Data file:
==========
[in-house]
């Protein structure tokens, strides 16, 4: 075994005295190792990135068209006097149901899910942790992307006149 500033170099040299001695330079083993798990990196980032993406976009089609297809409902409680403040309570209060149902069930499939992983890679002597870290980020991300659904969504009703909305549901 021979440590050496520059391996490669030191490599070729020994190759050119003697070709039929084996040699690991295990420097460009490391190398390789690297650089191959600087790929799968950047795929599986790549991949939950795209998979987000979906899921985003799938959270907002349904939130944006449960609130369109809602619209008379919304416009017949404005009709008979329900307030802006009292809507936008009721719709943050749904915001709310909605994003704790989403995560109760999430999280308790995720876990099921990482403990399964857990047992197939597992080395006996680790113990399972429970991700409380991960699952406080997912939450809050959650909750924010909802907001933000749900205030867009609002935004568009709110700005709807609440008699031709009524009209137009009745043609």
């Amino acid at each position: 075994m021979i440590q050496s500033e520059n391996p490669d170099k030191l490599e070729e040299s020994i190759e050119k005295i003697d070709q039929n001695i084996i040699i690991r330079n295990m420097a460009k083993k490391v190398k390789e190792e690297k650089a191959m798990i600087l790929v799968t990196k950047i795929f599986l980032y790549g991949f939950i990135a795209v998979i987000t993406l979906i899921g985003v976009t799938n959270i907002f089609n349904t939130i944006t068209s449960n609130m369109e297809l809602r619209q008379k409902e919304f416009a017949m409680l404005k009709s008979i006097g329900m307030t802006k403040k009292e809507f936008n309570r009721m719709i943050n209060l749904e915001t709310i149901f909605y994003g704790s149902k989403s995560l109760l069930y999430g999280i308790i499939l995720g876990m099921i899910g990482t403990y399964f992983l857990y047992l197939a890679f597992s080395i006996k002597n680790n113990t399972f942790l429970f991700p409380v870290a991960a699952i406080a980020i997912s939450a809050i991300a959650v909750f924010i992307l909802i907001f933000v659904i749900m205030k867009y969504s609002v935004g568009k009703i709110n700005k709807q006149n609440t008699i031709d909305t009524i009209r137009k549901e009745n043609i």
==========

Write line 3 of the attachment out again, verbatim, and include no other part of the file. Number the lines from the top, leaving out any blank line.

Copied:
């Amino acid at each position: 075994m021979i440590q050496s500033e520059n391996p490669d170099k030191l490599e070729e040299s020994i190759e050119k005295i003697d070709q039929n001695i084996i040699i690991r330079n295990m420097a460009k083993k490391v190398k390789e190792e690297k650089a191959m798990i600087l790929v799968t990196k950047i795929f599986l980032y790549g991949f939950i990135a795209v998979i987000t993406l979906i899921g985003v976009t799938n959270i907002f089609n349904t939130i944006t068209s449960n609130m369109e297809l809602r619209q008379k409902e919304f416009a017949m409680l404005k009709s008979i006097g329900m307030t802006k403040k009292e809507f936008n309570r009721m719709i943050n209060l749904e915001t709310i149901f909605y994003g704790s149902k989403s995560l109760l069930y999430g999280i308790i499939l995720g876990m099921i899910g990482t403990y399964f992983l857990y047992l197939a890679f597992s080395i006996k002597n680790n113990t399972f942790l429970f991700p409380v870290a991960a699952i406080a980020i997912s939450a809050i991300a959650v909750f924010i992307l909802i907001f933000v659904i749900m205030k867009y969504s609002v935004g568009k009703i709110n700005k709807q006149n609440t008699i031709d909305t009524i009209r137009k549901e009745n043609i």